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Daniel Bryan thinks WWE needs ‘a change of presentation’

Tuesday’s Rude Awakening looks at Daniel Bryan’s thoughts on WWE, Kairi Hojo coming to Orlando, and the Fashion Police’s shirt.

WWE on Twitter

We publish a whole lot of content here at Cageside Seats. We’re also [looks around and whispers so the bosses can’t hear] not the only place producing wrestling content on the internet. So, as a service to you on the weekdays, we’ll be producing a wrestling newsletter, "Rude Awakening." Well, it will be a newsletter eventually: for now, it’ll just be part of your experience here at Cageside, collecting the news, recaps, and social moments from the greater wrestling universe daily so you won’t fall behind, with a newsletter format to come.

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There are a number of complaints anyone can lodge against WWE: honestly, you don’t need to hate the company or even dislike them to have issues with how they present themselves and their performers. Hell, Daniel Bryan rose to fame with them and is even still employed by them, but he thinks they have real presentation issues, as revealed in this interview with NBC Sports.

“I think a change of presentation is absolutely necessary. I think the way that we present our superstars probably needs to change. Years ago, [WWE] went through with this idea of having as much live stuff as possible on the shows, but I think when you watch say UFC for example, some of the things that are the most endearing, that make you care the most about the fighters are these backstage vignettes that show their real personality. You’ll see great fights that people will cheer maybe because they’re great fights, but the fights that have the most impact are the ones with fighters who people actually care about.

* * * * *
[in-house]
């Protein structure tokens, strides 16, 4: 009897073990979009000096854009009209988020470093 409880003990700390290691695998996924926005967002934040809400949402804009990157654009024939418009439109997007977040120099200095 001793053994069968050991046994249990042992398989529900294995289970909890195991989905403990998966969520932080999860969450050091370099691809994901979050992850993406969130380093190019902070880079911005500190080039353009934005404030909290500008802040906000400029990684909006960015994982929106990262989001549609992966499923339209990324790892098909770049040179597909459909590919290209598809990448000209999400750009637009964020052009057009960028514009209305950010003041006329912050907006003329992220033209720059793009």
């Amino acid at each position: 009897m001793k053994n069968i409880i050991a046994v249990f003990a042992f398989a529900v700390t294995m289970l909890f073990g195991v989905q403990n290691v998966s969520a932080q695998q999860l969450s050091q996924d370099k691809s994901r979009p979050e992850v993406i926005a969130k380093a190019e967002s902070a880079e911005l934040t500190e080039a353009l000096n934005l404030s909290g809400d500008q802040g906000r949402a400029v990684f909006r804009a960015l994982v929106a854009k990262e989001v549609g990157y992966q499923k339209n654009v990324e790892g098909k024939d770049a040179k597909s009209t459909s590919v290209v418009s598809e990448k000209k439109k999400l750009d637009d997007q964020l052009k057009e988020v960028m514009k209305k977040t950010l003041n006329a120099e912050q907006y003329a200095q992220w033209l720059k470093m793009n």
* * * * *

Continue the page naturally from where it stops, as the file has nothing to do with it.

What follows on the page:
He’s not wrong! There’s a reason that, in the last couple of years, people grew to love New Day, Heath Slater and Rhyno, the Fashion Police, and so on. Those were the wrestlers who seemed the least limited by WWE’s usual approach, who were given more room to do pre-taped segments or just be weird and/or themselves. Fans noticed, fans cheered, and the internet was abuzz with whatever it was the respective groups/wrestlers had done the night before.

That’s not to say everything needs to be taped, either: Braun Strowman has shown time and time again since the brand split that there’s a ton of life in live segments, be they backstage or in the ring. But even he’s had major success on Twitter expanding his character, and in videos that show off his feats of strength.

Bryan is right that giving their performers more opportunities to stand out, for fans to get to know them in a way that makes a connection, is something WWE should focus on. We’ve seen it work on the main roster, at NXT, in other promotions, in other sports, even. And with WWE currently having far more heels getting cheers and love than their faces, it’s not like a major shift like this would hurt what they’re doing. It can only help.

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